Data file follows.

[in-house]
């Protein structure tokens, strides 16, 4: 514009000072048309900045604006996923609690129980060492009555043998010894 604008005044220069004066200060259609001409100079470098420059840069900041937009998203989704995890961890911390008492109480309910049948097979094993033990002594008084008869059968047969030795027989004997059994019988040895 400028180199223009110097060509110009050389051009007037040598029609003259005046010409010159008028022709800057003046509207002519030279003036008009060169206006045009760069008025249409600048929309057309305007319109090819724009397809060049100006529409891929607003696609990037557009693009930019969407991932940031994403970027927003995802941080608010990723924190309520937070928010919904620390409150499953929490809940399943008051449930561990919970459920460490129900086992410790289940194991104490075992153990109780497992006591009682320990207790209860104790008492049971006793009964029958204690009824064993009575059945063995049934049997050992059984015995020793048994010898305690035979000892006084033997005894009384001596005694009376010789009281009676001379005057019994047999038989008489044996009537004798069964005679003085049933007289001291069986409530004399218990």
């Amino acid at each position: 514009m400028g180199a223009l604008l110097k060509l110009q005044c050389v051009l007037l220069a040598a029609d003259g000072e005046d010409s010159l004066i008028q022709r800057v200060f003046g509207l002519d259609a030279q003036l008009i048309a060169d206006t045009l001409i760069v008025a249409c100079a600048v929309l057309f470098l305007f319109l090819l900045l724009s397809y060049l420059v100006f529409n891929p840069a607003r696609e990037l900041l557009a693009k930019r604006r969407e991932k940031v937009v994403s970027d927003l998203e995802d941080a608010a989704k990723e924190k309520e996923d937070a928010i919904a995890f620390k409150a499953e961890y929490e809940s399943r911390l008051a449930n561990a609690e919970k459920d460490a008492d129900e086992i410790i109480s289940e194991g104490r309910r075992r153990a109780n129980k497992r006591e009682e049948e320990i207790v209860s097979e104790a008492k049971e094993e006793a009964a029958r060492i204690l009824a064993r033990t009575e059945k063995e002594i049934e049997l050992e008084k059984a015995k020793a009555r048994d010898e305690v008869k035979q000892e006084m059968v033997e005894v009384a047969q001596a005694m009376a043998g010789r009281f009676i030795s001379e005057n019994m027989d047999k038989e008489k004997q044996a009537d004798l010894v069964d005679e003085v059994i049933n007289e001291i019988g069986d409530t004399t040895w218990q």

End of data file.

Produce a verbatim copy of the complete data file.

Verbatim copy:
[in-house]
């Protein structure tokens, strides 16, 4: 514009000072048309900045604006996923609690129980060492009555043998010894 604008005044220069004066200060259609001409100079470098420059840069900041937009998203989704995890961890911390008492109480309910049948097979094993033990002594008084008869059968047969030795027989004997059994019988040895 400028180199223009110097060509110009050389051009007037040598029609003259005046010409010159008028022709800057003046509207002519030279003036008009060169206006045009760069008025249409600048929309057309305007319109090819724009397809060049100006529409891929607003696609990037557009693009930019969407991932940031994403970027927003995802941080608010990723924190309520937070928010919904620390409150499953929490809940399943008051449930561990919970459920460490129900086992410790289940194991104490075992153990109780497992006591009682320990207790209860104790008492049971006793009964029958204690009824064993009575059945063995049934049997050992059984015995020793048994010898305690035979000892006084033997005894009384001596005694009376010789009281009676001379005057019994047999038989008489044996009537004798069964005679003085049933007289001291069986409530004399218990």
């Amino acid at each position: 514009m400028g180199a223009l604008l110097k060509l110009q005044c050389v051009l007037l220069a040598a029609d003259g000072e005046d010409s010159l004066i008028q022709r800057v200060f003046g509207l002519d259609a030279q003036l008009i048309a060169d206006t045009l001409i760069v008025a249409c100079a600048v929309l057309f470098l305007f319109l090819l900045l724009s397809y060049l420059v100006f529409n891929p840069a607003r696609e990037l900041l557009a693009k930019r604006r969407e991932k940031v937009v994403s970027d927003l998203e995802d941080a608010a989704k990723e924190k309520e996923d937070a928010i919904a995890f620390k409150a499953e961890y929490e809940s399943r911390l008051a449930n561990a609690e919970k459920d460490a008492d129900e086992i410790i109480s289940e194991g104490r309910r075992r153990a109780n129980k497992r006591e009682e049948e320990i207790v209860s097979e104790a008492k049971e094993e006793a009964a029958r060492i204690l009824a064993r033990t009575e059945k063995e002594i049934e049997l050992e008084k059984a015995k020793a009555r048994d010898e305690v008869k035979q000892e006084m059968v033997e005894v009384a047969q001596a005694m009376a043998g010789r009281f009676i030795s001379e005057n019994m027989d047999k038989e008489k004997q044996a009537d004798l010894v069964d005679e003085v059994i049933n007289e001291i019988g069986d409530t004399t040895w218990q």